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Podcasts – time, place, and player shifted media

Music, talk and general discourse bursting from desktops, laptops, MP3 players and smartphones are a likely sign of another net savvy podcast listener. Podcasts – digital audio (or video) programs – are delivered via RSS feeds or direct download from originator sites to a range of devices for on-demand listening.

Podcasts are becoming increasingly popular among content providers and consumers for a variety of reasons – providing an easy, low cost alternative channel for dissemination and access of valuable information; generating a way to “time and place shift” media delivery and consumption and offering an option for a subscription notification service using an RSS feed and reader like iTunes or iPodder. (See No RSS feed? You’re Fired!)

What’s the status of Podcasting?

Since jumping out of obscurity and being named word of the year by the New Oxford American Dictionary in 2005, podcasts have exploded among content developers and listeners. Podcast Alley, an online directory of podcasts, has listings for well over 27,000 podcasts and over a million episodes of content.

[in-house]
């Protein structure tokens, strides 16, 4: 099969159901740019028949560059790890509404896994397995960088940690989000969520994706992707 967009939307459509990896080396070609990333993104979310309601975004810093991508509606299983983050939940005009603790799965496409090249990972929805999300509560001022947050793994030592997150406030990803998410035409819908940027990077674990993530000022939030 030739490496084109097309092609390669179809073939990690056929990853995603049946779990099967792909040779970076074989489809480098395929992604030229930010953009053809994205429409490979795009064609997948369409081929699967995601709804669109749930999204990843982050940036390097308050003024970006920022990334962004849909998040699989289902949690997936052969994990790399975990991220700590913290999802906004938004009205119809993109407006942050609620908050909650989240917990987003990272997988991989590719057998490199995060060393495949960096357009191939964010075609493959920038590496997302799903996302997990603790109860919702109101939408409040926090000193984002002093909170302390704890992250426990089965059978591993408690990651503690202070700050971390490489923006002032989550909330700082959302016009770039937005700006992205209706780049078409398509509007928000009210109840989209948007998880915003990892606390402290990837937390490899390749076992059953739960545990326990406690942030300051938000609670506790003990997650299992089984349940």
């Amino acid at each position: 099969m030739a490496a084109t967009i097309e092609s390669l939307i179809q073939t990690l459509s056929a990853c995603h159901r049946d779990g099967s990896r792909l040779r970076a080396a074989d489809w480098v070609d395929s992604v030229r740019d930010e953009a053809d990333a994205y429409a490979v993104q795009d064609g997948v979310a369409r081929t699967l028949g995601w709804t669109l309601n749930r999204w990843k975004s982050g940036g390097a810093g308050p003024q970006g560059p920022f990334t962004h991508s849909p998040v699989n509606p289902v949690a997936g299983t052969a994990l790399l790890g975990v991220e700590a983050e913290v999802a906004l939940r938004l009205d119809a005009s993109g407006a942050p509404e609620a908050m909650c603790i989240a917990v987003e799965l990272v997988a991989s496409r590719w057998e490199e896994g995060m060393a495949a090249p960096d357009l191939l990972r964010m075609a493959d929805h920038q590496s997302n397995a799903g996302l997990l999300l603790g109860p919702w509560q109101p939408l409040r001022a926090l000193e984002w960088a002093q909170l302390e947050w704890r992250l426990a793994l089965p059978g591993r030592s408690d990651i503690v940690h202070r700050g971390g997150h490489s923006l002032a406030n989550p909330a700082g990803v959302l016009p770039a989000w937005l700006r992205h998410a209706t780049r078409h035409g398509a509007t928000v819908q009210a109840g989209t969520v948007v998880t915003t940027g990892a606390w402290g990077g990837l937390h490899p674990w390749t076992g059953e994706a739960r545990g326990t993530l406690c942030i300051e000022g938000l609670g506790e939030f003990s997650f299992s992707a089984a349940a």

On the content side, mainstream (print, radio, TV) media providers have branched out online by adding audio and video podcasts to their collection of content options. Specialized publications like Infoworld offer podcasts on a range of topics. Regionally, Milwaukee Journal Sentinel now has a daily podcast covering the top news stories of the day, and, not to be left behind, local radio stations like Madison’s WTDY 1670 the Pulse, offer podcasts of a number of their shows including the daily “On Air with In Business” where I was interviewed last October.